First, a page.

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Old 06-23-2012, 09:43 PM
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California - Wikipedia, the free encyclopedia

Quote:
The name California is most commonly believed to have derived from a fictional paradise peopled by Black Amazons and ruled by Queen Calafia.[15][16] The story of Calafia is recorded in a 1510 work The Adventures of Esplandián, written as a sequel to Amadis de Gaula by Spanish adventure writer Garci Rodríguez de Montalvo.[17][18][19] The kingdom of Queen Calafia, according to Montalvo, was said to be a remote land inhabited by griffins and other strange beasts, and rich in gold.
I Am a Man of Constant Sorrow with lyrics - YouTube

Quote:
Man Of Constant Sorrow lyrics

I Am A Man Of Constant Sorrow

(chorus) In constant sorrow through his days

I am a man of constant sorrow
I've seen trouble all my day.
I bid farewell to old Kentucky
The place where I was born and raised.

(chorus) The place where he was born and raised

For six long years I've been in trouble
No pleasures here on earth I found
For in this world I'm bound to ramble
I have no friends to help me now.

(chorus) He has no friends to help him now

It's fare thee well my old lover
I never expect to see you again
[From: MAN OF CONSTANT SORROW Lyrics - SOGGY BOTTOM BOYS ]
For I'm bound to ride that northern railroad
Perhaps I'll die upon this train.

(chorus) Perhaps he'll die upon this train.

You can bury me in some deep valley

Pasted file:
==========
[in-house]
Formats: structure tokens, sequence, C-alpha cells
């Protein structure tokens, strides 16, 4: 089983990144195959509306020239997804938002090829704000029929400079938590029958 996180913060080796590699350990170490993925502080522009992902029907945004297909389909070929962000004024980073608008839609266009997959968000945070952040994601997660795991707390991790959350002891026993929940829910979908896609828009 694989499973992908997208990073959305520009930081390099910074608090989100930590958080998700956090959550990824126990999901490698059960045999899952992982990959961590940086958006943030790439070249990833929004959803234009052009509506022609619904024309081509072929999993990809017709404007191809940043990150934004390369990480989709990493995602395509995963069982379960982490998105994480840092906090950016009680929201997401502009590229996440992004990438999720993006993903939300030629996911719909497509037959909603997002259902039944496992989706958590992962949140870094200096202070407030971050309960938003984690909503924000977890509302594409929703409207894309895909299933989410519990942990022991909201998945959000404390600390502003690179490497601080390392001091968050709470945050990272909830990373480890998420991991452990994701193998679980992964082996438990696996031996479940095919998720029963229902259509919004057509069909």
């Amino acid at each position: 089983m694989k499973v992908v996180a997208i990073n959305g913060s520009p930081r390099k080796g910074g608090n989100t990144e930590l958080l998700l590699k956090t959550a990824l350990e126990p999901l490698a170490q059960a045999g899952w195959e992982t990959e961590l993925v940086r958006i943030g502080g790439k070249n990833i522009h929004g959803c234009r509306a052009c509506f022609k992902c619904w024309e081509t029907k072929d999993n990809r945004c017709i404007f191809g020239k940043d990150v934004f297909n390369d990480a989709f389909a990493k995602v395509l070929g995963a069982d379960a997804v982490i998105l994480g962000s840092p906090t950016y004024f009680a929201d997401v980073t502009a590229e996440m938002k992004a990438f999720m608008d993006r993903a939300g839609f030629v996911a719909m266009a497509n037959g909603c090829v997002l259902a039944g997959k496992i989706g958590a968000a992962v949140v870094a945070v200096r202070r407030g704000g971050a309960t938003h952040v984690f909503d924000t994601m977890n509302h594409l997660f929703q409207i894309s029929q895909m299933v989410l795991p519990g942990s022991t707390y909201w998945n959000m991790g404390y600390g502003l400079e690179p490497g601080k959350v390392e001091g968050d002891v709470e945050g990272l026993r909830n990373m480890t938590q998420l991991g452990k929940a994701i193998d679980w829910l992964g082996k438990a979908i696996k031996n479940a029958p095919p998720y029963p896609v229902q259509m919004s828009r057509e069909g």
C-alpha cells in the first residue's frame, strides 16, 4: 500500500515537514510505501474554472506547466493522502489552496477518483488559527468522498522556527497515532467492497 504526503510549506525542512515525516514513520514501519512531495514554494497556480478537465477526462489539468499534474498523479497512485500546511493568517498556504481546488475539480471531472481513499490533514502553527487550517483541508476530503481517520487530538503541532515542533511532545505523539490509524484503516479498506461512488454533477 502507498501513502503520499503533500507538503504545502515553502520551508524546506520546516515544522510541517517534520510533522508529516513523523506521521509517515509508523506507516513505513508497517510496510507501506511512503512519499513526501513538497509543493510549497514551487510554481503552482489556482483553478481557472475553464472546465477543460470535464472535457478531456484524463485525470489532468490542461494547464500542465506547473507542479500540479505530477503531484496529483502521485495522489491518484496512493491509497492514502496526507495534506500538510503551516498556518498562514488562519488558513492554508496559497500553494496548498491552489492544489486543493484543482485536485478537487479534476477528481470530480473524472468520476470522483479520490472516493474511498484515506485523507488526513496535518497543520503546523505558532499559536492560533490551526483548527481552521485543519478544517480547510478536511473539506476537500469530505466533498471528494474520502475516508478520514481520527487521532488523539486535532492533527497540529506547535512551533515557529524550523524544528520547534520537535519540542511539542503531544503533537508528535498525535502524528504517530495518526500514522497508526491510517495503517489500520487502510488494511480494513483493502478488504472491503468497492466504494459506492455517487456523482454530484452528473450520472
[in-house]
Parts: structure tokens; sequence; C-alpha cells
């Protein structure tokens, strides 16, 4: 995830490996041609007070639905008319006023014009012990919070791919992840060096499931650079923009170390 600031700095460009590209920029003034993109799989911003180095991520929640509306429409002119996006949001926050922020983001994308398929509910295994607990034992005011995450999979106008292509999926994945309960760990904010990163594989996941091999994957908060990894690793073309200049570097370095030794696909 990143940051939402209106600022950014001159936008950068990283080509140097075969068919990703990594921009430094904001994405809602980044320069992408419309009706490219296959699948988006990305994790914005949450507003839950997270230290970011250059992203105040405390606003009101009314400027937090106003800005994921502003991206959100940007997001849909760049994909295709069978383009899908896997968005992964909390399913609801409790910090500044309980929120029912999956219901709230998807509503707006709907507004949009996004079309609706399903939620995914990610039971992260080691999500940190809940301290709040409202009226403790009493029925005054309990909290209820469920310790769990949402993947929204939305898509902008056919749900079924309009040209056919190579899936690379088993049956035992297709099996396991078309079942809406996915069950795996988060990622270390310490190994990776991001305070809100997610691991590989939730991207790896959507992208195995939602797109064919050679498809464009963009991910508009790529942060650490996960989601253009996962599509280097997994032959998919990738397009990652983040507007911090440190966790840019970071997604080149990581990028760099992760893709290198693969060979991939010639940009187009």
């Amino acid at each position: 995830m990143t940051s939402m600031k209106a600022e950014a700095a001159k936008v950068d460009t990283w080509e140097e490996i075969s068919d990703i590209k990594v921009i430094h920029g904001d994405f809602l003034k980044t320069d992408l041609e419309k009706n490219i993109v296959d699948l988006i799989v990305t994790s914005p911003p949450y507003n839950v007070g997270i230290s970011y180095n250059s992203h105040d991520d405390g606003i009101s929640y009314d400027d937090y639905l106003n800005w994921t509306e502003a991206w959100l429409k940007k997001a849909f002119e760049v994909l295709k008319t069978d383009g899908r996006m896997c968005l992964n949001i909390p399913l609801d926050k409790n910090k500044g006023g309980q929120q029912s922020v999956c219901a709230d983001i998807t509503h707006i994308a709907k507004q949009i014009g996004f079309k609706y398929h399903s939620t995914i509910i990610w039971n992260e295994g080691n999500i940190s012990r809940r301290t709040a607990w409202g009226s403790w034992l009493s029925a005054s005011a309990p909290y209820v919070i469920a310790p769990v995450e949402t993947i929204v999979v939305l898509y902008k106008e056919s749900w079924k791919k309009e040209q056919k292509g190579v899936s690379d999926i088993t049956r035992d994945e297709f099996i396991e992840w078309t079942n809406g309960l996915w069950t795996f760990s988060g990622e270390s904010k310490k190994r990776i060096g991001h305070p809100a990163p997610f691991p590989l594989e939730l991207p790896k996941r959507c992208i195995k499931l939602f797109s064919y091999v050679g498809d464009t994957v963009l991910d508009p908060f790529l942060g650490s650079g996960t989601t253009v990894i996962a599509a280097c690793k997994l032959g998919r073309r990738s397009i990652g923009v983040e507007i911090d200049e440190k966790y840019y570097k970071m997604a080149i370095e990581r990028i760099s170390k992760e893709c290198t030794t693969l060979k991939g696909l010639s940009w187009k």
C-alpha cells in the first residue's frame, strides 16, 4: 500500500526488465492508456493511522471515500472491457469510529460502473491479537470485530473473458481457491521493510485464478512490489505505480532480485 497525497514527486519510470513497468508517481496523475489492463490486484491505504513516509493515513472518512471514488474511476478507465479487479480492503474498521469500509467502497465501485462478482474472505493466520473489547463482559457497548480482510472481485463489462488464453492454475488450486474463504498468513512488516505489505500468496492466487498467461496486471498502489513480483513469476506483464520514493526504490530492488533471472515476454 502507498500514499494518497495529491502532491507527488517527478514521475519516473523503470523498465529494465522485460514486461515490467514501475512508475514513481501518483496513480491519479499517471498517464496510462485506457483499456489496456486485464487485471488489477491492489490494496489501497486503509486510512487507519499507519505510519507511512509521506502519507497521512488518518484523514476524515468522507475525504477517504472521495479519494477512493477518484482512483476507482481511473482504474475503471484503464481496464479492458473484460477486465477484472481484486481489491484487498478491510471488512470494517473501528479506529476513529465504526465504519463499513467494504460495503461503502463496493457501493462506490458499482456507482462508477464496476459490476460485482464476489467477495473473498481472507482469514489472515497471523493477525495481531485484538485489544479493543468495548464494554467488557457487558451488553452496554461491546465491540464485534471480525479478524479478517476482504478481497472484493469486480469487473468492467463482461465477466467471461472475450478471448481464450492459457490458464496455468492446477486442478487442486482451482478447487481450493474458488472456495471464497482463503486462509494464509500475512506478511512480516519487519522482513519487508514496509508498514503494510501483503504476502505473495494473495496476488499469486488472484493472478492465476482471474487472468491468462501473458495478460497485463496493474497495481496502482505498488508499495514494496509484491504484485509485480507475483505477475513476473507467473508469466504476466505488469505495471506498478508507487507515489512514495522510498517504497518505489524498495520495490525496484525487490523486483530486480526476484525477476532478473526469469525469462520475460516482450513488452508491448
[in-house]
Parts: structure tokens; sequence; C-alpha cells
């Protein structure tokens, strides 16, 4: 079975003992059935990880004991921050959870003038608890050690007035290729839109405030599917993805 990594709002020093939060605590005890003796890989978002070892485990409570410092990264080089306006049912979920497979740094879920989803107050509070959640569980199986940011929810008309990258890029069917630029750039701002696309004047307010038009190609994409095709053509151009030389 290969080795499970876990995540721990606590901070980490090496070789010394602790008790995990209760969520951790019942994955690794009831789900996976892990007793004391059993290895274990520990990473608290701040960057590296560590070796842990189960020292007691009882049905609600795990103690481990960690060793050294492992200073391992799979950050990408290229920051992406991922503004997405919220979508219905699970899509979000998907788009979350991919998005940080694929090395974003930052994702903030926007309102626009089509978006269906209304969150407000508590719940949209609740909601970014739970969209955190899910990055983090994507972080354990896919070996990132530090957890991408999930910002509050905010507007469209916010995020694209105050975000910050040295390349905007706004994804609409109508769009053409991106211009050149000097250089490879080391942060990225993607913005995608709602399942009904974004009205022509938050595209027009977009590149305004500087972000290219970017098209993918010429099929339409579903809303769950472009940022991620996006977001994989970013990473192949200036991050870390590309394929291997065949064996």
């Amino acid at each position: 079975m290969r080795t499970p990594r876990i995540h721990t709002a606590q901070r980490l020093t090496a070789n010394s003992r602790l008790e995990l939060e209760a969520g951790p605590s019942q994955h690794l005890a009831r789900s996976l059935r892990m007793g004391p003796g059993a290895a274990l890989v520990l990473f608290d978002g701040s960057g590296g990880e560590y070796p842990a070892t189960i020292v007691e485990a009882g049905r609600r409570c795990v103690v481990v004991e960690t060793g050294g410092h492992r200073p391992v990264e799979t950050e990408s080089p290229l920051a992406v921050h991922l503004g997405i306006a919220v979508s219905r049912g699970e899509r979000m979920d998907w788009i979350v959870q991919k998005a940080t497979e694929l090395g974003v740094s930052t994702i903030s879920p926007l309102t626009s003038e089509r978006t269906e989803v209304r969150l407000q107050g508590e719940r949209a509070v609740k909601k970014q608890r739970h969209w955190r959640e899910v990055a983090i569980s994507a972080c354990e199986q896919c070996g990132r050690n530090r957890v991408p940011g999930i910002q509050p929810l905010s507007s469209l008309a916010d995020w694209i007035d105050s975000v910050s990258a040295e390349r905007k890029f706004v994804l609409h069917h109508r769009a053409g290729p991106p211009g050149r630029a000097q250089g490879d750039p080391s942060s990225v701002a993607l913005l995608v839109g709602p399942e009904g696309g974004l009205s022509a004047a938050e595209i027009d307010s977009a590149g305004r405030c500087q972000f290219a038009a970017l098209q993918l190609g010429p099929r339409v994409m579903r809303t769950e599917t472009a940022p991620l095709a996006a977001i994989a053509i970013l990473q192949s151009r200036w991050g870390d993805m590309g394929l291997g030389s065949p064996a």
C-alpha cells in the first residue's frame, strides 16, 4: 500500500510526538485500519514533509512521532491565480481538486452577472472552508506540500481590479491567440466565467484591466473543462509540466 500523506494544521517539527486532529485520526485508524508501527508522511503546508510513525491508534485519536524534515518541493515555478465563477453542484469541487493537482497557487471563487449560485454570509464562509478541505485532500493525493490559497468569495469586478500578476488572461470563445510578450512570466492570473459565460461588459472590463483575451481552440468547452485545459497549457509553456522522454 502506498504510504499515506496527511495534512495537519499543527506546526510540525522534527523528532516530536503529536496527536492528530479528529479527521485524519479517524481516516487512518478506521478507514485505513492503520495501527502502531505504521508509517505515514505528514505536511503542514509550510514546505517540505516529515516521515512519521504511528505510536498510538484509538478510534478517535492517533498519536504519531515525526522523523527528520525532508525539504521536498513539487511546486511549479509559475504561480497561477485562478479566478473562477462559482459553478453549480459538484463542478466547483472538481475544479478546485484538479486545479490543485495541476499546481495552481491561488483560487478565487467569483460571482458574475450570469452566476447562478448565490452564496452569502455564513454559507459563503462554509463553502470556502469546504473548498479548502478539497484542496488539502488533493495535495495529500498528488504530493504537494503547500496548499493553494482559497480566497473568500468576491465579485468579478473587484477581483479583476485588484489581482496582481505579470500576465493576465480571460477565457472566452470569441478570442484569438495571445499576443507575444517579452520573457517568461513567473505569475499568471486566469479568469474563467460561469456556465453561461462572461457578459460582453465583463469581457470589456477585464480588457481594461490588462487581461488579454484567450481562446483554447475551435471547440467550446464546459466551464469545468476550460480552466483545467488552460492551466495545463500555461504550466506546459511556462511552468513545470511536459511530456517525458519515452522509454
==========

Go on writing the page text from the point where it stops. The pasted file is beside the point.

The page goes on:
For many years where I may lay
Then you may learn to love another
While I am sleeping in my grave.

(chorus) While he is sleeping in his grave.

Maybe your friends think I'm just a stranger
My face you'll never see no more.
But there is one promise that is given
I'll meet you on God's golden shore.

(chorus) He'll meet you on God's golden shore..


LEGENDS AND ROMANCES OF SPAIN

BY

Lewis Spence

1920 (?)



Legends and Romances of Spain: Title Page

Quote:
PREFACE.

SINCE the days of Southey the romantic literature of Spain has not received from English writers and critics the amount of study and attention it undoubtedly deserves. In no European country did the seeds of Romance take root so readily or blossom so speedily and luxuriantly as in Spain, which perhaps left the imprint of its national character more deeply upon the literature of chivalry than did France or England. When we think of chivalry, do we not think first of Spain, of her age-long struggle against the pagan invaders of Europe, her sensitiveness to all that concerned personal and national honour, of the names of the Cid Campeador, Gayferos, and Gonzalvo de Cordova, gigantic shadows in harness, a pantheon of heroes, which the martial legends of few lands can equal and none surpass. The epic of our British Arthur, the French chansons de gestes, are indebted almost as much to folklore as to the imagination of the singers who first gave them literary shape. But in the romances of Spain we find that folklore plays an inconsiderable part, and that her chivalric fictions are either the offspring of historic happenings or of the brilliant and glowing imagination which illumines the whole expanse of Peninsular literature.
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